- Share your plans, and learn to say “no” — It can be tough to talk about your financial constraints. But especially when you do so among close friends and loved ones, most people understand when you have to live on a budget. Letting the important people in your life know about your financial goals and how you’re working toward them can also make it easier to stick to your budget. And learning to say no when a proposed activity or expense simply isn’t critical and doesn’t fit into the budget is a must for achieving your goals.
- Start a savings account — If you don’t have one already, a savings account is a great place to keep the funds you’ve been working so hard to save. (And even if you do already have a savings account, opening a separate one specifically for the expense you’re saving for can also help you reach your savings goals.) By moving funds into your savings account from the account you put your paychecks into and use for everyday expenses — a checking account for most consumers — you can effectively take it off the table for spending. And by employing an “out of sight, out of mind” tactic with your main spending account, you can more easily control your spending and set more money aside.
- … And leverage automatic transfers — To make the most out of the “out of sight, out of mind” tactic mentioned above, setting up automatic transfers to your savings account is one of the most effective ways to accomplish this. Consider determining a portion of your paycheck that you can get by without each pay period, and create a recurring automatic transfer to savings that happens right after each paycheck is deposited.
- Knock down your debt — An important part of your budgeting strategy should be to pay down your outstanding debt as much as possible, with a particular focus on any debt that is incurring high levels of interest. If you’re carrying debt on multiple credit cards, consider devoting the bulk of your debt-payoff efforts to paying down the card with the highest interest rate first. Then, once that’s paid off, move on to the credit card with the next highest level of interest. Another option to consider is procuring a debt consolidation loan, which can allow you to consolidate all of your outstanding debts in one place, often with a lower interest rate. If this proves to be a good option for you, it can help reduce the amount of money you pay out in interest over the long haul.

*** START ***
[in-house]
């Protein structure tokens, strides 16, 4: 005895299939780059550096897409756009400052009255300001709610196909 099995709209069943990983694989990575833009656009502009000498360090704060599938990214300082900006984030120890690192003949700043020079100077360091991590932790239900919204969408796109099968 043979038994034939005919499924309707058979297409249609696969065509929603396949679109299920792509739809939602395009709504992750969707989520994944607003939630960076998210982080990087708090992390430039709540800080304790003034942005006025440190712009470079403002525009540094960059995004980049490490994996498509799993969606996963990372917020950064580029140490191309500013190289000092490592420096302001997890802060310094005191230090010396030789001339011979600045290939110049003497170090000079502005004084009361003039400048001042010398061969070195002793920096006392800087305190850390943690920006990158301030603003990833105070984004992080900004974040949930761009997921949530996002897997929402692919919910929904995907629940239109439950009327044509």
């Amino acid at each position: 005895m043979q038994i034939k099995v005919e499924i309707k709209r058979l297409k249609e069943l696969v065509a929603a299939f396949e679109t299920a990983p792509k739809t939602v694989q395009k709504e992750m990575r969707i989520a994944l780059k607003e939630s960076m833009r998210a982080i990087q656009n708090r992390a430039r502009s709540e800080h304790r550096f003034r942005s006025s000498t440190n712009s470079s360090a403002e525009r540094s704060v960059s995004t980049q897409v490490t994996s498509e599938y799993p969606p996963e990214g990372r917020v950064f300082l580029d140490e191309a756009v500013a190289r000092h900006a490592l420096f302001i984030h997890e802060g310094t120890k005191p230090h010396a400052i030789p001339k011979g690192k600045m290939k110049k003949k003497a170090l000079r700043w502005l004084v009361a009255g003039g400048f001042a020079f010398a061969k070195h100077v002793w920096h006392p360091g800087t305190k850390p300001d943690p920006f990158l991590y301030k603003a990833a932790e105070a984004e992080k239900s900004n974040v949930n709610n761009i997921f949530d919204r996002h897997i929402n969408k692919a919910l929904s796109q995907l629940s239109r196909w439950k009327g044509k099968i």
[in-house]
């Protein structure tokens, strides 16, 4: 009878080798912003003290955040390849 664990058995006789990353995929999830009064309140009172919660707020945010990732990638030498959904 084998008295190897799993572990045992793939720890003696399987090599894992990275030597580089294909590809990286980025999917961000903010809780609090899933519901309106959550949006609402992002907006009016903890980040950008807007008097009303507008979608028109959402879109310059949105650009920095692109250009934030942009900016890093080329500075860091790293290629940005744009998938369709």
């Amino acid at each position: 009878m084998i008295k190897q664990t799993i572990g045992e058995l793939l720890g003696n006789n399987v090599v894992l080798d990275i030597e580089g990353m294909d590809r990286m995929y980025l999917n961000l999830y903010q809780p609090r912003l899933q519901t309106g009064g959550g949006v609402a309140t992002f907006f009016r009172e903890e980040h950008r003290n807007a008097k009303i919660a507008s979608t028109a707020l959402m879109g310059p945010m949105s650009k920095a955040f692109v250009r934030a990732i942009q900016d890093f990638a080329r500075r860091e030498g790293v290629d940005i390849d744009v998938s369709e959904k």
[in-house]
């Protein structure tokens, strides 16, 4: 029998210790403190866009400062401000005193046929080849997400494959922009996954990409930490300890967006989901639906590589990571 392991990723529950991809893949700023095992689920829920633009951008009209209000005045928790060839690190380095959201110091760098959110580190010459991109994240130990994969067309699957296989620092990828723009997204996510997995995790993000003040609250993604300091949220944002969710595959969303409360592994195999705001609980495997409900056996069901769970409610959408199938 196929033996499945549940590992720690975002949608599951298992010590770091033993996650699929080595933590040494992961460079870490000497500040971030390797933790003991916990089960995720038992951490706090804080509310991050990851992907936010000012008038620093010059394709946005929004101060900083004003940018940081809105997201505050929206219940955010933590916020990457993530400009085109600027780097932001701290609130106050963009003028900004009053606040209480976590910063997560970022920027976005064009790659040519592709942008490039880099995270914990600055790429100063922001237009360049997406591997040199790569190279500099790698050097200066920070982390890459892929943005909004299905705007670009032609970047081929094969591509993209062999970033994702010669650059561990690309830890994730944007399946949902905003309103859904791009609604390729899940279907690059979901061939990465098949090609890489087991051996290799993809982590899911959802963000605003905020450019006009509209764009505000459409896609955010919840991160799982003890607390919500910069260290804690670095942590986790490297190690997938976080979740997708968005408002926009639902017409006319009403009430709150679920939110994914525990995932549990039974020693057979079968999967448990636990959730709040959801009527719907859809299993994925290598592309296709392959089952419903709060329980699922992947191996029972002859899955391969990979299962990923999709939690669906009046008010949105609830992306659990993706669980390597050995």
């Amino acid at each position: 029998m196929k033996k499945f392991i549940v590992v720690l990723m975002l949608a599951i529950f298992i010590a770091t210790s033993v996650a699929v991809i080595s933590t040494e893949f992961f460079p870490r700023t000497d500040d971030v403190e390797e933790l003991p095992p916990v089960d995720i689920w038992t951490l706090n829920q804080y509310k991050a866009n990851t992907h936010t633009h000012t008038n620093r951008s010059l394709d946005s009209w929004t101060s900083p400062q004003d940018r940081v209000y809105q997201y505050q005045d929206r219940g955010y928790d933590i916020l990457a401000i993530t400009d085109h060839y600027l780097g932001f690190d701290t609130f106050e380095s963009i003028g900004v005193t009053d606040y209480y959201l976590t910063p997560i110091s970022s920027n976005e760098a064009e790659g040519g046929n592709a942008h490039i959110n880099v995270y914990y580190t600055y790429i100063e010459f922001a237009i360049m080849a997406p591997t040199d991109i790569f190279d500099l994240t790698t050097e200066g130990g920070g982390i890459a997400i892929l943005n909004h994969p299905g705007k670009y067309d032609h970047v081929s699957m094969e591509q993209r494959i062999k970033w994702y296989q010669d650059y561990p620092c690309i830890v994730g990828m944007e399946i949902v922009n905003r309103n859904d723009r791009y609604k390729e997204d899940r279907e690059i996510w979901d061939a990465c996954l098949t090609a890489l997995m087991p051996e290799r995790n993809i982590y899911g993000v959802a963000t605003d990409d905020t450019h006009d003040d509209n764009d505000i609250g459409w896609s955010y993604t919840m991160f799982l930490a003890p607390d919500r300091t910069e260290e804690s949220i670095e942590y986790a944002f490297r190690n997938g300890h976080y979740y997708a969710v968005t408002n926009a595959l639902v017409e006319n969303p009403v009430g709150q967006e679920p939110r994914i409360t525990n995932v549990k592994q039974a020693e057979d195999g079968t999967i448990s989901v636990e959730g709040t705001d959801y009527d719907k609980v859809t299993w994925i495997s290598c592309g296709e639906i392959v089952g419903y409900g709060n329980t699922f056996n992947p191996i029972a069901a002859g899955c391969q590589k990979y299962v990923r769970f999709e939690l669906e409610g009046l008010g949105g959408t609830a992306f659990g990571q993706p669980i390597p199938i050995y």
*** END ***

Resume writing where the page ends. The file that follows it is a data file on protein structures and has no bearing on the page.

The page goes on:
- … And keep the credit card purchases to a minimum — Of course, to get out of credit card debt, you’ll want to avoid adding more. As much as possible, try not to use your credit cards to make purchases that you won’t be able to pay off in full at the end of your billing cycle — and before it starts incurring interest.
- Be flexible … and forgiving — As we all know, life can sometimes bring the unexpected — including unavoidable expenses such as car repairs, home repairs and medical bills that are outside of our control. While you’ll want to build some leeway into your budget to account for such variable expenses, it’s also important not to be too hard on yourself if these expenses add up and make you exceed your budget on occasion. When you miss your goal, do your best to forgive yourself and get right back on track the next pay period.
At The Southern Bank, we pride ourselves on offering friendly, personalized service to all of our customers — and that includes providing guidance when you have questions about any of our banking services. To learn more about our Personal Banking services ranging from Personal Checking and Personal Loans to Savings & Money Market, Certificates of Deposit (CDs), Mortgages and more, check out the Personal Banking page on our website or visit one of our local branches for friendly, in-person service with a smile.